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had all disappeared; though weak, she was otherwise well and at work.

The chief features of this case may be summarized as follows: The patient had suffered for several weeks with scattered neuralgic pains, when she was taken down suddenly with great pain in the head and ædema of the right side of the face, temples, and orbital region, with conjunctival ecchymosis and ocular protrusion; the left side soon became involved in the same condition. Paralysis of the right sixth nerve occurred, and the patient suffered from throbbing pain in the right side of the head, weakness of the limbs, and want of co-ordination, and varying conditions of sensation in the two sides of the body were present. General fever, accompanied by local increased temperature, persisted until the sudden disappearance of the severe head symptoms and the paralysis of the sixth nerve.

How can we account for these phenomena and their fortunate and unexpected disappearance? It would seem to me that a blockage of the intracranial venous circulation could alone account for the train of symptoms, which were undoubtedly those of venous stasis; the parts exhibiting this stasis were those drained by the ophthalmic veins and the portions of the facial vein communicating with it. The facial vein communicates at the inner angle of the eyes, by the angular vein which receives the blood of the veins of the alze nasi and superior palpebral veins. The ophthalmic veins terminate in the cavernous sinus; and the cavernous sivuses on each side are in communication with the circular sinus, so as to completely surround the pituitary body. It seems to me that the blockage of the right cavernous sinus subsequently extending by way of the circular sinus to the left cavernous sinus might account for the local manifestations present in this case. The paralysis of the right sixth nerve could be explained by pressure upon it either in its course through the cavernous groove or in its passage through the sphenoidal fissure.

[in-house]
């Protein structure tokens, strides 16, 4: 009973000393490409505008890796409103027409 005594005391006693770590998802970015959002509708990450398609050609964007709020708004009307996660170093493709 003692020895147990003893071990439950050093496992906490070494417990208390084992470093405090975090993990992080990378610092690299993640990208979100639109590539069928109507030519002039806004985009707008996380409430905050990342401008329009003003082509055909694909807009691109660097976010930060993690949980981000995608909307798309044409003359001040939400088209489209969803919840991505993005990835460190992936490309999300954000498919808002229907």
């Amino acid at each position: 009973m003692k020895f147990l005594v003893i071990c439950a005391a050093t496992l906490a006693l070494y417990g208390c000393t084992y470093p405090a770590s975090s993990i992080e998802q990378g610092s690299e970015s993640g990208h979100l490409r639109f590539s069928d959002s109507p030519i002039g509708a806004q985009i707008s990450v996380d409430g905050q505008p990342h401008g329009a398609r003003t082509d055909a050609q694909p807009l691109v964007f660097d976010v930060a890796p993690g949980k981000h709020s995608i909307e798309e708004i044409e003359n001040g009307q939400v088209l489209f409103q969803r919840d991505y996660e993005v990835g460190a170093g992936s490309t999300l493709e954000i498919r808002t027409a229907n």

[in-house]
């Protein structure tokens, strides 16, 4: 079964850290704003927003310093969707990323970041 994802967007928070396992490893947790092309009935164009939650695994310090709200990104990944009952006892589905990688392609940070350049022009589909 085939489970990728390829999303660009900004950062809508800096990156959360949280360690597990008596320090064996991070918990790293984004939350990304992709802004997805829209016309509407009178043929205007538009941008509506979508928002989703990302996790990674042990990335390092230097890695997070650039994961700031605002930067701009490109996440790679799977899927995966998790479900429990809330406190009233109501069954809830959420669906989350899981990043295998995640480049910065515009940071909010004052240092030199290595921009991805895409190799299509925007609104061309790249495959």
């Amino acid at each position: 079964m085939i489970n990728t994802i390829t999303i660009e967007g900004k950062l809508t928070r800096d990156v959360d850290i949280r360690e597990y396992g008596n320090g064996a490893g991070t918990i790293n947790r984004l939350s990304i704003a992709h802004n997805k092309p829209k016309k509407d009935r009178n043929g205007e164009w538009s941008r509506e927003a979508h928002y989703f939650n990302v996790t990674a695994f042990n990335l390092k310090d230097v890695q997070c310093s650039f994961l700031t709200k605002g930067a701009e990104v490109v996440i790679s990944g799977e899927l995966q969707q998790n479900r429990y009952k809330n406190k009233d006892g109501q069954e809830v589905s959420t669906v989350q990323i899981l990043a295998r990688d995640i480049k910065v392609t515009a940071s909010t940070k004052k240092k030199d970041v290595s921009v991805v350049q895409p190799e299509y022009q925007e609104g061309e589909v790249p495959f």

It a thrombus were present in the right cavernous sinus, this might have accounted for the condition, or the distended ophthalmic vein passing through the sphenoidal fissure may have pressed upon the nerve.

Thrombosis of the transverse sinus is said to occur with more frequency than thrombolic disease in any other intracranial location. This is owing to the fact of its being more likely to

become involved in local disease of the ear and of the petrous portion of the temporal bone; but no evidences of local disease or injury were present. Undoubtedly, however, involvement of the cavernous sinuses with the transverse, would explain the manifestations almost as well as the view of the conjoint implication of the circular and cavernous sinuses. This, after all, however, is not a matter of great moment.

The history, course, and termination of this case favor the idea that it was one of true phlebitis, and that the probable occlusion was not of the nature of a marantic thrombosis. It is well known that most of these cases of phlebitis sinuum arise from special local causes, as disease of the cranial bones, the latter accompanying suppurative inflammation of the middle ear. No evidence of this kind was discoverable. According to Nothvagel,' proof is wanting for the fact that phlebitis of the sinuses can arise as a spoutaneous and primary affection. Under the influence of some specific condition of the blood, however, I fee no reason why inflammation of the inner walls of the cerebral sinuses might not occur.